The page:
An essential oil is a liquid distilled from elements of a plant. It is a natural way to infuse your product with aromatic and medicinal properties. As these oils have become more popular with consumers, they have also become a source of questions in the industry.
Polyethylene is a general purpose or commodity thermoplastic that is characterized along side with Polypropylene in the Olefin family.
Polyethylene Terephthalate (PET) is the most widely recycled plastic in the world. PET features excellent mechanical, optical, and electrical properties.
The annual U.S. consumption volume of polypropylene is approximately 37 billion pounds and is second only to polyethylene.
The current U.S. production level for ABS is approximately 1.2 billion pounds per year. The main reason for the widespread use of ABS is its unique combination of properties that can be attributed to the composition of its three main components.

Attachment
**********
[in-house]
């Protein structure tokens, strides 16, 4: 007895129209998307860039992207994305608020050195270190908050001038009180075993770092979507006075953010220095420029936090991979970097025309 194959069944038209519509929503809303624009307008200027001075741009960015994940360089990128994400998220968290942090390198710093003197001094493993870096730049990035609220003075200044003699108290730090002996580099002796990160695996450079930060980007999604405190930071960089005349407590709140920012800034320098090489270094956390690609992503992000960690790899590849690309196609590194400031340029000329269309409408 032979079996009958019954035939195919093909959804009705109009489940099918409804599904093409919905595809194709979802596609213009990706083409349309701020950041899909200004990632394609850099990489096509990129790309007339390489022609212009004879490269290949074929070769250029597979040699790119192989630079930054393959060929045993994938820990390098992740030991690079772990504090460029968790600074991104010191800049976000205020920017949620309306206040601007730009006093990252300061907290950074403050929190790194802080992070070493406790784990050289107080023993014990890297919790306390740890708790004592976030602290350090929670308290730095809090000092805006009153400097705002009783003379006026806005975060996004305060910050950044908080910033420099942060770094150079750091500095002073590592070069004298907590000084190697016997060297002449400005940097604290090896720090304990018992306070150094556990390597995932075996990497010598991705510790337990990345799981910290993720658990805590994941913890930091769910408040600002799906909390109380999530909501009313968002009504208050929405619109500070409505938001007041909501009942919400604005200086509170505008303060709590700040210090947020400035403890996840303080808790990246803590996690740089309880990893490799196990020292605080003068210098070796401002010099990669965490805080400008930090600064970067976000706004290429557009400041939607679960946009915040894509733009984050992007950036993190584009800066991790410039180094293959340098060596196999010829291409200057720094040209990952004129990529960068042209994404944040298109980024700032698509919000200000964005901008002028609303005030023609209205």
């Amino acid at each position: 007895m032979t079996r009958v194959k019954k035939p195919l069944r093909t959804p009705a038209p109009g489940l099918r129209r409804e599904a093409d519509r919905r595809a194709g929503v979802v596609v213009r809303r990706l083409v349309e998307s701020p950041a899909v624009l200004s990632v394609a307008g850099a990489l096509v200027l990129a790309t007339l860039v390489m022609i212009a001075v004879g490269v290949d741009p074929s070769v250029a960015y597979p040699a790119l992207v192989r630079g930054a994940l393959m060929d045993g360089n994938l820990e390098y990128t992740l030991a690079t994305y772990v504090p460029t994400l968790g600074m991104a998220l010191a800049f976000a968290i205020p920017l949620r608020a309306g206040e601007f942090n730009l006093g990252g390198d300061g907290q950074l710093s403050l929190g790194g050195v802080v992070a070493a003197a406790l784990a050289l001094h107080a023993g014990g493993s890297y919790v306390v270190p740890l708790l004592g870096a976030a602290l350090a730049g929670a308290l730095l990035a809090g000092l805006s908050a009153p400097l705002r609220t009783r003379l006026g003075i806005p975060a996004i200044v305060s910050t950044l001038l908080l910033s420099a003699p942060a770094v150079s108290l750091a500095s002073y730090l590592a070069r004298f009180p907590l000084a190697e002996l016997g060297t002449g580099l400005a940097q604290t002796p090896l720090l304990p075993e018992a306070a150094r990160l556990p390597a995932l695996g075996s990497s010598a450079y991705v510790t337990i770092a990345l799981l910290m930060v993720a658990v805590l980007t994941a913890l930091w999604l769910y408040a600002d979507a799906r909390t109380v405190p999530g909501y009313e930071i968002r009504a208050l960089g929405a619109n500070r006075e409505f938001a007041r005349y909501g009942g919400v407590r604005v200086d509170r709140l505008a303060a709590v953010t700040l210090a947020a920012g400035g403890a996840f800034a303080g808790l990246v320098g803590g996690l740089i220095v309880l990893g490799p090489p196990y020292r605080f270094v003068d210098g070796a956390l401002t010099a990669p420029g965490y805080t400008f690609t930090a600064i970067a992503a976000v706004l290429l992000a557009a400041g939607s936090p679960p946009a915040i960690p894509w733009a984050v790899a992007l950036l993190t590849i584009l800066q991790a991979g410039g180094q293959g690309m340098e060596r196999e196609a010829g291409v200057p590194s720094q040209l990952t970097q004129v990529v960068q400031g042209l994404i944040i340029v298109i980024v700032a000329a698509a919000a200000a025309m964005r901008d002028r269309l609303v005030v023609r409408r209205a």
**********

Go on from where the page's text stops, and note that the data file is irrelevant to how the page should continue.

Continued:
PETG, PCTA, and PCTG are glycol-modified copolyesters, or otherwise known as “glass” polymers.
PMMA, being the first transparent thermoplastic material, contributed to the use of plastic materials as a substitute for optically transparent glass applications.
With environmental concerns on the rise, post-consumer resin (PCR) can be used as a ‘green’ alternative to your packaging solution. PCR resin is the recycled product of plastic waste created by consumers. Depending on the project, PCR materials can offer many benefits, such as decreased carbon footprint, increased profit, reduced costs, and improved brand image; but there’s still a lot of confusion about them.
Plastic is one of the most used materials in the world today, but did you know just how many different types of plastic there are? Hundreds! Plastics are produced in so many different composites, with so many different characteristics and uses, that here we’re just going to focus on the most common types of plastic that we use in our packaging products.